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- Marina L., Special Education Teacher
Anglo-Spanish War Teacher Resources
Find teacher approved Anglo Spanish War educational resource ideas and activities
Explore the earliest American cities in this presentation, which details the demographics, geography, and characteristics of New York, Pennsylvania, and the Carolinas, among others. These slides help to fill in the gap between the landing of the Mayflower and the American Revolution.
Students examine the wars the United States was involved in between 1898 and 1945. In groups, they determine the causes and effects of each war and how each war changed the way the United States handled their foreign affairs. As a class, they debate American imperialism and how we have used it to our advantage in each war.
Before seeing this presentation, your class might not have a grasp of the contributions to art, science, and politics made by the Dutch in the 16th and 17th centuries. Comprehensive and engaging, the many images and discussion points in this slideshow will keep viewers' attention throughout your lecture on world history.
Eighth graders read excerpts from a variety of poems by Hispanic and Spanish authors in Spanish. Individually, they identify any vocabulary they are unfamiliar with and view examples of poetry elements. To end the instructional activity, they research and read poems by authors who are second generation Puerto Rican.
Students research the impact of American Imperialism. In this Spanish-American War instructional activity, students visit the listed Web sites to discover details about the war and its effects. Students use the information they locate to participate in a debate over Imperialistic activities.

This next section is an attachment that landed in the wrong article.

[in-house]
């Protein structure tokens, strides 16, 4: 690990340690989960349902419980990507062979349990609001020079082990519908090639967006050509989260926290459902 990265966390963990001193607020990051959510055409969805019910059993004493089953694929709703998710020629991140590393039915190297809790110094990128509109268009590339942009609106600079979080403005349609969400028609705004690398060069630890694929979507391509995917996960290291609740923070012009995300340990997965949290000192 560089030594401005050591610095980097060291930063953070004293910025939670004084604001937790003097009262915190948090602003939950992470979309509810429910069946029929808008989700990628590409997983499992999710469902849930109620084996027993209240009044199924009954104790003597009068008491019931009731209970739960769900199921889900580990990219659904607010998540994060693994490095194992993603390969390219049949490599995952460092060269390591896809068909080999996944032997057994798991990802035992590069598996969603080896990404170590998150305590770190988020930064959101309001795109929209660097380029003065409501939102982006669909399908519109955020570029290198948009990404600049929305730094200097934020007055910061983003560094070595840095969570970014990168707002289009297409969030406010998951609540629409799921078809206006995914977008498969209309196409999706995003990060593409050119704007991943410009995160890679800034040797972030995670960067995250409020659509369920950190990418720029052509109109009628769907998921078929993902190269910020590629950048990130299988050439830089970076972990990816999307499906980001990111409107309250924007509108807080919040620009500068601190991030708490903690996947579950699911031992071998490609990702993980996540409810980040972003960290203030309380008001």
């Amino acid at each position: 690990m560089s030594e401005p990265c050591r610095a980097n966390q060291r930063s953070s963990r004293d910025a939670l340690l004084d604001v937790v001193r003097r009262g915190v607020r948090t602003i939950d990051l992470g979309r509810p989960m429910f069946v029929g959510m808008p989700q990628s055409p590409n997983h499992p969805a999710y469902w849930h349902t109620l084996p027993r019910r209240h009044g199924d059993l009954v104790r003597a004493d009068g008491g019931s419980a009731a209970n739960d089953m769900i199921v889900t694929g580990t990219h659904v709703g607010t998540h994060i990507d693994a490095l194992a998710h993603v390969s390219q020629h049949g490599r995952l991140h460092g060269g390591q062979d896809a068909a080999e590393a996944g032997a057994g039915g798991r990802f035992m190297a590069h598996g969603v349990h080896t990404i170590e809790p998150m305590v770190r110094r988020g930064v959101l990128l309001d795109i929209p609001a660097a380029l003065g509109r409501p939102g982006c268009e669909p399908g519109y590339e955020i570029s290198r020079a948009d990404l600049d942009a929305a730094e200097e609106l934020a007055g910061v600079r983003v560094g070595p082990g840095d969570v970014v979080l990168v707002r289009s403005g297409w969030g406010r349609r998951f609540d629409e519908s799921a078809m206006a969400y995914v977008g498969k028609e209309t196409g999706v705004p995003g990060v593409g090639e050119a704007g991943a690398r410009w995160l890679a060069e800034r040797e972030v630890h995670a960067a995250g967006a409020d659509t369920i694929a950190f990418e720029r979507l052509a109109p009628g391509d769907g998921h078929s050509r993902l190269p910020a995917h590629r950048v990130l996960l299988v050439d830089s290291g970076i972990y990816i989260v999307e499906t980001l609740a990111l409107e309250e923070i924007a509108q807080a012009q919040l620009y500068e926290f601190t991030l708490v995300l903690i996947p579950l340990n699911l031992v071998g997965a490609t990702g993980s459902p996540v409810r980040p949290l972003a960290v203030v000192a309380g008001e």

Take your class through the period between World War I and World War II. Covering various treaties and pacts between America and its neighbors - namely, Japan, Germany, and the Soviet Union- these slides could inspire some political discussions about America's reluctance to enter WWII until absolutely necessary. Some minor picture resizing could make the slides easier to read.
Students examine the influences of the Hispanic groups from Mexico, Cuba and Puerto Rico. In groups, they research the history of Mexico and read excerpts from a book in Spanish to practice their vocabulary. To end the lesson, they write letters to the Embassy of Mexico in New York to ask for information about the Hispanic cultures in the American Southwest.